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Beta-Human Chorionic Gonadotropin (beta-HCG), Serum

Blood beta-chorionic gonadotropin measurement is used for early diagnosis and monitoring of pregnancy, for the investigation of patients with trophoblastic gestational disease (hydatidiform moles), for the evaluation and monitoring of patients with testicular tumors, and for the monitoring of ectopic pregnancies.

Human chorionic gonadotropin (hCG) is a glycoprotein hormone consisting of 2 linked subunits. The alpha subunit (92 amino acids) is substantially identical to that of luteinizing hormone (LH), follicular hormone (FSH), and thyroid hormone (TSH). The different beta subunits of the above hormones are transcribed from separate genes and show less homology. The beta subunit of hCG differs from the pituitary hormones, resulting in its unique biochemical and immunological properties.

HCG is produced in the placenta during pregnancy. In non-pregnant women, it can also be produced from trophoblast tumors, trophoblast stem cell tumors, and some other tumors. The biological activity of hCG serves to preserve the corpus luteum during pregnancy while also affecting the production of steroid hormones.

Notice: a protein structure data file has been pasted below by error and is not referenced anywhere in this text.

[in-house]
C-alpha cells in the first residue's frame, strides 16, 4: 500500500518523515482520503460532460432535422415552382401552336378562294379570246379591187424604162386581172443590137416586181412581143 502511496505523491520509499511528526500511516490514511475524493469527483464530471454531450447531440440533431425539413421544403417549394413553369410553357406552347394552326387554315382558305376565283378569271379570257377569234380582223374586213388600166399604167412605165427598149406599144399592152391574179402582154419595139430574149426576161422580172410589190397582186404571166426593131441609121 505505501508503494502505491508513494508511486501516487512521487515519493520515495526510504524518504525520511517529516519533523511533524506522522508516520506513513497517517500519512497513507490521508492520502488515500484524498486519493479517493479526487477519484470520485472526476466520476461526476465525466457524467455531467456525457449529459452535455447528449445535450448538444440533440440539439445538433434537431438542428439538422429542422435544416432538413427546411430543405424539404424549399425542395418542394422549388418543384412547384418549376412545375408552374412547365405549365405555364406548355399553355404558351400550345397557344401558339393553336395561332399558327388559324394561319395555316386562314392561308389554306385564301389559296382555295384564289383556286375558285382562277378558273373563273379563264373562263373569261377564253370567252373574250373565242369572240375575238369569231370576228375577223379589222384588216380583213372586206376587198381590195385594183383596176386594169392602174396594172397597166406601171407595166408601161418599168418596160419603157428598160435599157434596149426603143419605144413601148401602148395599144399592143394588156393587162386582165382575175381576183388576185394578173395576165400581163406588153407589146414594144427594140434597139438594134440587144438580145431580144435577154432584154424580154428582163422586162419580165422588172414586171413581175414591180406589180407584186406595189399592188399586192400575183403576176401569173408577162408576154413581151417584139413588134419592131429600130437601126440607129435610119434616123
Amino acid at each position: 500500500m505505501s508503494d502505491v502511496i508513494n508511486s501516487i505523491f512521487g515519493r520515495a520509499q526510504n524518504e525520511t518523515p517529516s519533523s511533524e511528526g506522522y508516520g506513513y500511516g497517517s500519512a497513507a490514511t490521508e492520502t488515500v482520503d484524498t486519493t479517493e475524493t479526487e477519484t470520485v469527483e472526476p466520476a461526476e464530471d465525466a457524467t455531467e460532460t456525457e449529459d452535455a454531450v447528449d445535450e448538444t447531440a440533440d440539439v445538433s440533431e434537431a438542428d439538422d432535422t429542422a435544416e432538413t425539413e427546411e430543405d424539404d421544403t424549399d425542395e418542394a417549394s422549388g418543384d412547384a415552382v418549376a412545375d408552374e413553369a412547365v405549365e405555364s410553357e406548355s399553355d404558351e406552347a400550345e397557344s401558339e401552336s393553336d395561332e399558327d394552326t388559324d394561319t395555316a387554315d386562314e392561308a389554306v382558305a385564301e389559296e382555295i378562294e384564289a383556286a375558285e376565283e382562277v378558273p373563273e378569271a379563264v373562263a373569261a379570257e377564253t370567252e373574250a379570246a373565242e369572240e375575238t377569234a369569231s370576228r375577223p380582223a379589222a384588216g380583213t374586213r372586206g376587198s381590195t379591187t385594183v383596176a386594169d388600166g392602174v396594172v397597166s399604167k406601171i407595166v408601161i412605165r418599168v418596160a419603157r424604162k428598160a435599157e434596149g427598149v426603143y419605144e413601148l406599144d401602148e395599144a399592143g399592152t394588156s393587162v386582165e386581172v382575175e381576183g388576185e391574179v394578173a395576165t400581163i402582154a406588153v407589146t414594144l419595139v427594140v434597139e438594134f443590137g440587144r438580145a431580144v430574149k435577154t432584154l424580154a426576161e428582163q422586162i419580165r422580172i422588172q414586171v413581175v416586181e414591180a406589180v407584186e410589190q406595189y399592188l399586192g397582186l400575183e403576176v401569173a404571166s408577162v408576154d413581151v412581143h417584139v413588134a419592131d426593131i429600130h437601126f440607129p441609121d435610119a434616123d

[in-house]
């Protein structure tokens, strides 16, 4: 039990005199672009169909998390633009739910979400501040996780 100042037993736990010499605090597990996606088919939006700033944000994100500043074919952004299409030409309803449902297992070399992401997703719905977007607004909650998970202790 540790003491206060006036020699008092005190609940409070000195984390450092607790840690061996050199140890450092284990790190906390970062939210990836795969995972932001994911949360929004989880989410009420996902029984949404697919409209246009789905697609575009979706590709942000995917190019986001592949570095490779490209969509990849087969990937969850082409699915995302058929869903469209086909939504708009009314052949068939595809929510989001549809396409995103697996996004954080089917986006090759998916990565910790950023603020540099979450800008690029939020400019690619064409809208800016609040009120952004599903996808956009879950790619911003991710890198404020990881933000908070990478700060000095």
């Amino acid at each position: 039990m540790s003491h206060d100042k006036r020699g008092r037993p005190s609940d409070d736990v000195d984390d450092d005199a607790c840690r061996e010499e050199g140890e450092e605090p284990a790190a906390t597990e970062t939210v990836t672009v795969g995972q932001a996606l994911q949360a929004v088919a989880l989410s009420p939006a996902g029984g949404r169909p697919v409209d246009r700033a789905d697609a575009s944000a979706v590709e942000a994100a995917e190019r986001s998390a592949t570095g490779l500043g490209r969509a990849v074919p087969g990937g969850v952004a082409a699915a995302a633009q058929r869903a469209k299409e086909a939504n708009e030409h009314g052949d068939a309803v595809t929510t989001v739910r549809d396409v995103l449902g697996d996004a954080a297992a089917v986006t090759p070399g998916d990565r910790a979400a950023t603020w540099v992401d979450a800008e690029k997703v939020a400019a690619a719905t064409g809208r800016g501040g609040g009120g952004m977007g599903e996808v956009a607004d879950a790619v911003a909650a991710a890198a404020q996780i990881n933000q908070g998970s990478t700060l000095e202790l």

Measurement of hCG concentration allows diagnosis of pregnancy from the first week after conception. HCG values ​​are doubled every 3 days during the first 6 weeks of pregnancy. After childbirth, miscarriage, or termination of pregnancy, hCG falls with a half-life of 24 to 36 hours, until it returns to normal.

Elevated concentrations of human chorionic gonadotropin during the first trimester of pregnancy are occasionally observed in normal pregnancy, but may also be an indication of choroidal carcinoma, pregnancy, or multiple pregnancy.

The decrease in hCG concentration is indicative of threatened miscarriage, recent termination of pregnancy, ectopic pregnancy, or endometrial death.

Important Note

Laboratory test results are the most important parameter for the diagnosis and monitoring of all pathological conditions. 70%-80% of diagnostic decisions are based on laboratory tests. The correct interpretation of laboratory results allows a doctor to distinguish "healthy" from "diseased".

Laboratory test results should not be interpreted from the numerical result of a single analysis. Test results should be interpreted in relation to each individual case and family history, clinical findings, and the results of other laboratory tests and information. Your personal physician should explain the importance of your test results.

At Diagnostiki Athinon we answer any questions you may have about the test you perform in our laboratory and we contact your doctor to get the best possible medical care.

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